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NEWS & INDUSTRY UPDATES

Google released additional mitigations for the Meltdown attack that impacts microprocessors from Intel, AMD, and other vendors. [Read More]
Researchers demonstrate GLitch, a Rowhammer attack that leverages the GPU and can be exploited to hijack browsers on Android smartphones [Read More]
Regulus Cyber raises $6.3 million in seed and Series A funding, and unveils a solution designed to protect sensors, communications and data in cars, robots and drones [Read More]
A researcher has developed a tool that helps Mac laptop users detect evil maid attacks by monitoring the state of the device’s lid [Read More]
Google is taking another step to protect Android users when browsing the Internet by making Safe Browsing in WebView set by default. [Read More]
The iTunes Wi-Fi sync feature in iOS can be abused to take control of iPhones and iPads in what researchers call a Trustjacking attack [Read More]
Popular applications that use third-party, ready-to-go advertising Software Development Kits (SDKs) expose user data by transmitting it over the insecure HTTP protocol, Kaspersky Lab warns. [Read More]
An Android Trojan masquerading as popular mobile applications is propagating via smartphones roaming between Wi-Fi networks, Kaspersky Lab warns. [Read More]
There is a good chance that your Android phone doesn’t have all of the security patches that it should, as vendors regularly omit some vulnerability fixes, security researchers have discovered. [Read More]
Applications targeting the next version of Android (Android P) are required to use encrypted connections by default, Google said. [Read More]

FEATURES, INSIGHTS // Mobile Security

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Adam Ely's picture
From what to support to how to ensure the security of mobile apps and data, enterprises are banging their heads against the wall to find a solution to secure mobile.
Adam Ely's picture
We can attempt to predict the future, but without proper security measures in place, data breaches are bound to happen. Unfortunately, it’s not a matter of if a breach will occur, but when.
Adam Ely's picture
When determining how risky an app is, we must consider intentional features within these permissions to determine whether or not they’re a risk to the enterprise.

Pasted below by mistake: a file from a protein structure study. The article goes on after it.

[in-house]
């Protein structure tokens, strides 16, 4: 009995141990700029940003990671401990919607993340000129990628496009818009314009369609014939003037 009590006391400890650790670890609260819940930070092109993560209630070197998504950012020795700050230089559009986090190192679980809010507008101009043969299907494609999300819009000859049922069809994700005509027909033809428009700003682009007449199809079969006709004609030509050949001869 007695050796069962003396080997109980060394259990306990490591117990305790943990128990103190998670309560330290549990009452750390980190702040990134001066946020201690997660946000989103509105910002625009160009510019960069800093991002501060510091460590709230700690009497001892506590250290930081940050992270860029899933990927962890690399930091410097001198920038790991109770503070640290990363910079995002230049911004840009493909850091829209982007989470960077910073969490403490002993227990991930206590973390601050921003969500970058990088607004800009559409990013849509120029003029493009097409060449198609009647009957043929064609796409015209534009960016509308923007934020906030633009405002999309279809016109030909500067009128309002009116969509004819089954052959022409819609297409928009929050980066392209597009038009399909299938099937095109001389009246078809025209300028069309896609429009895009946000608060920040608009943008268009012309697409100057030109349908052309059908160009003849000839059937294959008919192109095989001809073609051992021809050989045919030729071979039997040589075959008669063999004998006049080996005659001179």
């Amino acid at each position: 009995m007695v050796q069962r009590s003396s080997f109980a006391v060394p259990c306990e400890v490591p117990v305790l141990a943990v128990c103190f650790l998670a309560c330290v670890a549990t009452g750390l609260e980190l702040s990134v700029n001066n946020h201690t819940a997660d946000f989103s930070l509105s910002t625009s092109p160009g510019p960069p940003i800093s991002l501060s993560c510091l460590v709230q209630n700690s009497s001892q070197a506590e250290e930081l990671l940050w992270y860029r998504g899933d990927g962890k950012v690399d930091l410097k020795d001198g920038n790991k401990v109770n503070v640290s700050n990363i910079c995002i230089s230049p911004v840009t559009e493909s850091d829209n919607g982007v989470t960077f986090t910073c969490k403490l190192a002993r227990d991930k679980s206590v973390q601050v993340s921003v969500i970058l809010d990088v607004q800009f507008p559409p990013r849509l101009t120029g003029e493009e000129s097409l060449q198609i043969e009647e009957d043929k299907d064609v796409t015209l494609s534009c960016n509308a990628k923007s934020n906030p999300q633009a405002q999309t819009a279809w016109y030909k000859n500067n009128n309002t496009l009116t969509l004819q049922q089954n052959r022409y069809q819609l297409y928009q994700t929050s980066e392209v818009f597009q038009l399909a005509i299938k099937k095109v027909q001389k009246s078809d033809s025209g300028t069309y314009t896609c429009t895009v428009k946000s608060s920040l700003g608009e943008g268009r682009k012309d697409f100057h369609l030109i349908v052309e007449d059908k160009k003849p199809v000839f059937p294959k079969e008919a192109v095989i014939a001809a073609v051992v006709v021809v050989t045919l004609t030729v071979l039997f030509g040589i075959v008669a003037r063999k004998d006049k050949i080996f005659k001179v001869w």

Adam Ely's picture
At the end of the day, the kill switch will not only decrease the amount of people mugged for their phones because there is little net value in the device itself, but it will also provide individuals with the means to wipe the device of personal information.
Adam Ely's picture
COPE is often an attractive model for organizations concerned about keeping mobile data secure but presents its own set of issues. So how does COPE stack up against BYOD?
Adam Ely's picture
This shift to mobile exposes a major fault that needs to be addressed and security practices must address mobile threats as well.
Adam Ely's picture
Yesterday’s device management approach does not work in a BYOD world. The end users are bringing their own devices, so we need to adjust to accommodate this new world order.
Adam Ely's picture
Security teams and lines of business have reached a turning point on BYOD. It’s now become more important than ever for the CISO to figure out how to manage risk without inhibiting users.
Adam Ely's picture
Many of us create our own blind spots through assumption. Until we understand what is occurring on mobile devices, we cannot determine if our controls are effective at managing risk.
Adam Ely's picture
CISOs are notoriously disliked. Trying to protect company, customer and employee data often means having to say “no” to new projects and implementations. This does not earn you many friends.